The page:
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Alfred Peter Friedrich von Tirpitz (19 March 1849 - 3 June 1930) was a Großadmiral of the German Empire during the Weltkrieg, also serving as Secretary of State of the German Imperial Naval Office from 1897 until 1916, before being appointed as Reichskanzler from 1923 to 1930.

Alfred von Tirpitz
Tirpitz profile

Full Name Alfred Peter Friedrich von Tirpitz
Titles Großadmiral of the Imperial German Navy, Secretary of State of the German Imperial Naval Office, Reichskanzler of the German Empire
Born 19 March 1849
Died 3 June 1930
Allegiance Flag-GER
Political Party DVLP
Important Events Weltkrieg

Birth and Early Life

Service in the Imperial German Navy

The Weltkrieg

Under the Ludendorff Regime

The Unexpected Election

On July 10th, 1923, the liberal newspaper Berliner Tageblatt published a lengthy expose on the misused funds from the Osthilfe program. The Osthilfeskandal quickly took on a life of its own, implicating many within Ludendorff's inner circle. Most explosively, it named Wilhelm Breucker, adjutant to General Ludendorff, as one of the biggest culprits, and suggested Ludendorff had full knowledge of what was happening, perhaps even encouraging or facilitating it. By that afternoon, garrison Heer units had confiscated all unsold copies of the paper and occupied the Tageblatt's offices. Chief Editor Theodor Wolff began calling every possibly friendly newspaper and asking them to run his story to prevent its suppression. On the morning of July 11th, Die Post, Die Frankfurter Zeitung and Die Allgemeine Zeitung all carried the story.

On the 13th, Theodor Wolff and von Tirpitz were seen arriving at the Kaiser's residence. Von Tirpitz had been more actively involved in politics since the founding on the Deutsche Vaterlandspartei (DVLP) (German Fatherland Party) in 1917, after which he served as honorary chairman of the party alongside both Ludendorff and von Hindenburg. The next day, Wilhelm abruptly cancelled his vacation and returned to Berlin, holding a meeting with Reichkanzler Paul von Hindenburg that lasted into the next morning. Ludendorff demanded to meet with the Kaiser as well, but was rebuffed. The panicking General spent the 16th calling friendly army officers to a meeting at the Hotel Adlon of Berlin the following day. When his car pulled up to the hotel, it was surrounded by policemen, who placed Ludendorff under arrest.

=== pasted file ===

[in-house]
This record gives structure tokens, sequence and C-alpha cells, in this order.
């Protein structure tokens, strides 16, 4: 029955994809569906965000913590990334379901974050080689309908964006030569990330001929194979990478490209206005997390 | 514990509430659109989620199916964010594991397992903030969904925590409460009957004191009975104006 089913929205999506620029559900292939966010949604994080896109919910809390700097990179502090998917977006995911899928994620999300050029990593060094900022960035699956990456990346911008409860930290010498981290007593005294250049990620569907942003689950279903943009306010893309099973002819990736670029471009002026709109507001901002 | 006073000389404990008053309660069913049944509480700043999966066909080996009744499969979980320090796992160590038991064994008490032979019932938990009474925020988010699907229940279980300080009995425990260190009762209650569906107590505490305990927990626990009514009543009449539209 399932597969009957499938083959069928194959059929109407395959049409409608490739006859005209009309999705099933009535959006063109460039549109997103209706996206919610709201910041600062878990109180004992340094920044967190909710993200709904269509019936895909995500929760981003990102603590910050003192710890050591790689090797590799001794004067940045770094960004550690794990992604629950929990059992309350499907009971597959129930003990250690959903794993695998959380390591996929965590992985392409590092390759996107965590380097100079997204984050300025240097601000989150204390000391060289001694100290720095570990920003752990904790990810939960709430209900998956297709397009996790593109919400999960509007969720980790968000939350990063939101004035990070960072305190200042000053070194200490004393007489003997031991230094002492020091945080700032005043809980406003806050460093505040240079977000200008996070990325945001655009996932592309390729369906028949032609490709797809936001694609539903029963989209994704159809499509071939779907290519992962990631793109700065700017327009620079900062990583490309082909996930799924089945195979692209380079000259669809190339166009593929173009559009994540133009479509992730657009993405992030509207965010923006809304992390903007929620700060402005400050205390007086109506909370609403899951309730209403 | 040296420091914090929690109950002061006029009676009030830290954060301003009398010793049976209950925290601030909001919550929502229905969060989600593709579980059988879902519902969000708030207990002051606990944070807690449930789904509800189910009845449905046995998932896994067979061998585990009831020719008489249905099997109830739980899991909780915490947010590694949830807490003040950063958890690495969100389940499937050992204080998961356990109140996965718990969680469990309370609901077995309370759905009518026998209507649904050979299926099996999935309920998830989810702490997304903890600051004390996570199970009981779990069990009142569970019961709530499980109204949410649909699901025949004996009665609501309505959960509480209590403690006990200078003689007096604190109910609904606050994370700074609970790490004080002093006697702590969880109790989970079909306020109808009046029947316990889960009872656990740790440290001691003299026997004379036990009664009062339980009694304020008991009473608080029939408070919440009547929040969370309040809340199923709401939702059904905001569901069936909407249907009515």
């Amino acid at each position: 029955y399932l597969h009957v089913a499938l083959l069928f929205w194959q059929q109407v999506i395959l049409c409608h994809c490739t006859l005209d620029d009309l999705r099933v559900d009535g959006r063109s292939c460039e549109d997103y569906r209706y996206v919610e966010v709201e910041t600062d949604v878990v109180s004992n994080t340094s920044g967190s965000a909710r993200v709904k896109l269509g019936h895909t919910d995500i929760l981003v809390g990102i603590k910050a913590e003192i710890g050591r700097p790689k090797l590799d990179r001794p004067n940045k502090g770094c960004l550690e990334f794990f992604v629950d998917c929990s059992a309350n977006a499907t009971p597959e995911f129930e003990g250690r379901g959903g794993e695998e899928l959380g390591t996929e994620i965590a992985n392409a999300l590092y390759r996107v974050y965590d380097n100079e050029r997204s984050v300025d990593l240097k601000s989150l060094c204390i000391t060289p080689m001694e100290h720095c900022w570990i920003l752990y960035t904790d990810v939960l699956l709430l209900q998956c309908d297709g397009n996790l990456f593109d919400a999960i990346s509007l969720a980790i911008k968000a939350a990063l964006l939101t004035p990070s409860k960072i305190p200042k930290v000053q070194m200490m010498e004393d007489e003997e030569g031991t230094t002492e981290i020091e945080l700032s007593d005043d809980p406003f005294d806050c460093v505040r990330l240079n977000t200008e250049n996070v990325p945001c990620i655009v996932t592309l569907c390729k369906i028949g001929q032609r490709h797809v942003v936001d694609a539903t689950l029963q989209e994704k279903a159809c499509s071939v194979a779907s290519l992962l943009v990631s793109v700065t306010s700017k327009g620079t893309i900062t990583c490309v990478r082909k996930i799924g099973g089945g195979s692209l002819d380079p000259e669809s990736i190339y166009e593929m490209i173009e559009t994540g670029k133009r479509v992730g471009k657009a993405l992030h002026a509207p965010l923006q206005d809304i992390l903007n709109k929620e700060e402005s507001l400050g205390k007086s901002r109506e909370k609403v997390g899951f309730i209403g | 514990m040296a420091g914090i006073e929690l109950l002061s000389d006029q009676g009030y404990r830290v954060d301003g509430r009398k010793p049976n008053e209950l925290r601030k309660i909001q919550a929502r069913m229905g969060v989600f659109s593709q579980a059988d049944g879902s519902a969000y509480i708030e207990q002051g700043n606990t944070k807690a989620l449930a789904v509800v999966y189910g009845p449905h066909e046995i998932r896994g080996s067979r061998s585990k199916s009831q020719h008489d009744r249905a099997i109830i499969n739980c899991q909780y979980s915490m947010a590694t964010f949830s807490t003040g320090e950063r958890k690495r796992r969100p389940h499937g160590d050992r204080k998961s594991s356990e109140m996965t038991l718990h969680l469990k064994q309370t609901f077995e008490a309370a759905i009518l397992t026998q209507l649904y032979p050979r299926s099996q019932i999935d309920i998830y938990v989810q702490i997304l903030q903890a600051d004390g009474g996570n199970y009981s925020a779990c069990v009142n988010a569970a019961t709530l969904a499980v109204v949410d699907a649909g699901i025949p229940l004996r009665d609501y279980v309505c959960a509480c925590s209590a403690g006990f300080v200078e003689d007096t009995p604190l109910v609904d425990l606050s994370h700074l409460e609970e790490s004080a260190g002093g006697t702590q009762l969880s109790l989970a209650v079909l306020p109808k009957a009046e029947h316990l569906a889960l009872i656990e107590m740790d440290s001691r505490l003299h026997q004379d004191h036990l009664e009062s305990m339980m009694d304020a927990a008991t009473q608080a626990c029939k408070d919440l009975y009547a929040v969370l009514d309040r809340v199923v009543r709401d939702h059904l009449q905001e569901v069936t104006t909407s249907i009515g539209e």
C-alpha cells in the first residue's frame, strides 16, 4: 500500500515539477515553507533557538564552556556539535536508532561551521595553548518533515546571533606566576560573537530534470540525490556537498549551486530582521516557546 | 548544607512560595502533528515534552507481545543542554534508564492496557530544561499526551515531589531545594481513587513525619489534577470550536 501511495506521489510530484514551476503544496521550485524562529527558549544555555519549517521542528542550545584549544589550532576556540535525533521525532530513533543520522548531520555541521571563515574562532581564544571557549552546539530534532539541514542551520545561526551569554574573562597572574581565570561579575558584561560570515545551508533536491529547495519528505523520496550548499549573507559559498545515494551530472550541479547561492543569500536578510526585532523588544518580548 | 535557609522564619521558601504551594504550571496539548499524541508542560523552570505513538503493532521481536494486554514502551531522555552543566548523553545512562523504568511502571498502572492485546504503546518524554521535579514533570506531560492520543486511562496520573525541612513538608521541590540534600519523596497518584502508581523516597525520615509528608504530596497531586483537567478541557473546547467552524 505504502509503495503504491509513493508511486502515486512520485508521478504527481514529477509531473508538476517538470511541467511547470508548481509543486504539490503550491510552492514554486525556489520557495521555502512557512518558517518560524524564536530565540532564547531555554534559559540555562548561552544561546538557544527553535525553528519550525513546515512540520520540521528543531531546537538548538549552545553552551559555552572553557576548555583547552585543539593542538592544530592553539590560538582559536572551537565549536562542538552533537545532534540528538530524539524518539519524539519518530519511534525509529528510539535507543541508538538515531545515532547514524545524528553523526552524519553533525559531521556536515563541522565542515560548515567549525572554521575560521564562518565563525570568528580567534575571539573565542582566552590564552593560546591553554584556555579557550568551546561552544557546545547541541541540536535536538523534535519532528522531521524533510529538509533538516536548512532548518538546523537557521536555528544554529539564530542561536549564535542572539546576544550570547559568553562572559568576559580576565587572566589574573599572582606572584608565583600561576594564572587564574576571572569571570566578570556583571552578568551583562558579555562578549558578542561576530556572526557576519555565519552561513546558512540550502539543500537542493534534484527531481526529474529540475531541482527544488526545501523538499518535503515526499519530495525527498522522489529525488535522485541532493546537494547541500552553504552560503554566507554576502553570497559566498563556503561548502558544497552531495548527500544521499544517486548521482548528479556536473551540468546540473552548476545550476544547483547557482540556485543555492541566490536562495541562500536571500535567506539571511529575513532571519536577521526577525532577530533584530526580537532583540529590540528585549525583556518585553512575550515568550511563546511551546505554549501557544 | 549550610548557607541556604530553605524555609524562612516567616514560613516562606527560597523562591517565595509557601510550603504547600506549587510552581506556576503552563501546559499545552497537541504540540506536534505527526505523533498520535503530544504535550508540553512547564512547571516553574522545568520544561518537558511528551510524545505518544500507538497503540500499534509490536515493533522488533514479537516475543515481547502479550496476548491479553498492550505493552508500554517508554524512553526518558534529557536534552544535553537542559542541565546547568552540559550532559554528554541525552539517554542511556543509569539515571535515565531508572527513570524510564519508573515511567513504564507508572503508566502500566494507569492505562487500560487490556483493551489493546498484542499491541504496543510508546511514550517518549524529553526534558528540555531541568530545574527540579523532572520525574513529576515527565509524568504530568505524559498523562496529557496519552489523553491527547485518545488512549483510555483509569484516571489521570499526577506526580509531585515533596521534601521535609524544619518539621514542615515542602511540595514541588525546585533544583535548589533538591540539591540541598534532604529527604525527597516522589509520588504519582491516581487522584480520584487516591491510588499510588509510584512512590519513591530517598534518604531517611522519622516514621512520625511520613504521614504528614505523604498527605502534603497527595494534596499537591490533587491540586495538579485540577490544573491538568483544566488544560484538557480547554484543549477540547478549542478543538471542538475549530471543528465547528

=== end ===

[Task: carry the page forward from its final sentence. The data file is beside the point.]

The de facto leader of the German Empire was taken, in handcuffs, to Kaiser Wilhelm II at the Berliner Stadtschloss. In front of the generals he had presumed were his allies, von Hindenburg, von Tirpitz, Wolff and many other journalists, and the leaders of every major political party in Germany, including Otto Wels of the SPD, the Kaiser stripped Erich Ludendorff of his command and ordered him to retire. The Kaiser made a short public announcement that claimed that the forced resignation was "to provide our most loyal and selfless defender with an opportunity for rest", announced the reconvening of the Reichstag, and that its first election in over a decade was to take place in one week's time.

The 1923 Election campaign was a heinously chaotic time, and became known as the Tage der Schreihälse (Days of the Criers). In the end, the "Grand Coalition" of the DVLP, NLP-FKP, Zentrum and DKP formed the new government, although the SDP was still the largest single party. The now victorious DVLP appointed von Tirpitz to become the new Reichskanzler. Erich Ludendorff disappeared into retirement at his Ostelben estate, and von Hindenburg followed him a week later.

Germany's Golden Chancellor

In some of his first acts as Reichskanzler, von Tirpitz set about instituting a far more liberal economic policy for Germany. In response, on May 14th, 1924, several sitting DVLP Reichstag members withdraw from the party. In alliance with several prominant figures from the Pan-German Union, they go onto form the Alldeutscher Verband.

Death

While on a trip to Hamburg, von Tirpitz was suddenly taken ill. Despite the best efforts of local doctors, the Reichskanzler died on June 3rd, 1930, due to complications from his advanced age. The death of von Tirpitz caught the DVLP unawares, as he had not prepared anyone to act as his successor.

A public burial parade for von Tirpitz was held four days later on June 7th through the streets of Berlin. The enormous outpouring of affection for Germany's "Second-Greatest Chancellor" was coupled with fears that the prosperity that had been ushered in by von Tirpitz was soon to follow him to the grave. Following some internal disputes among the DVLP, von Tirpitz would be succeeded as Reichskanzler by Franz von Papen.

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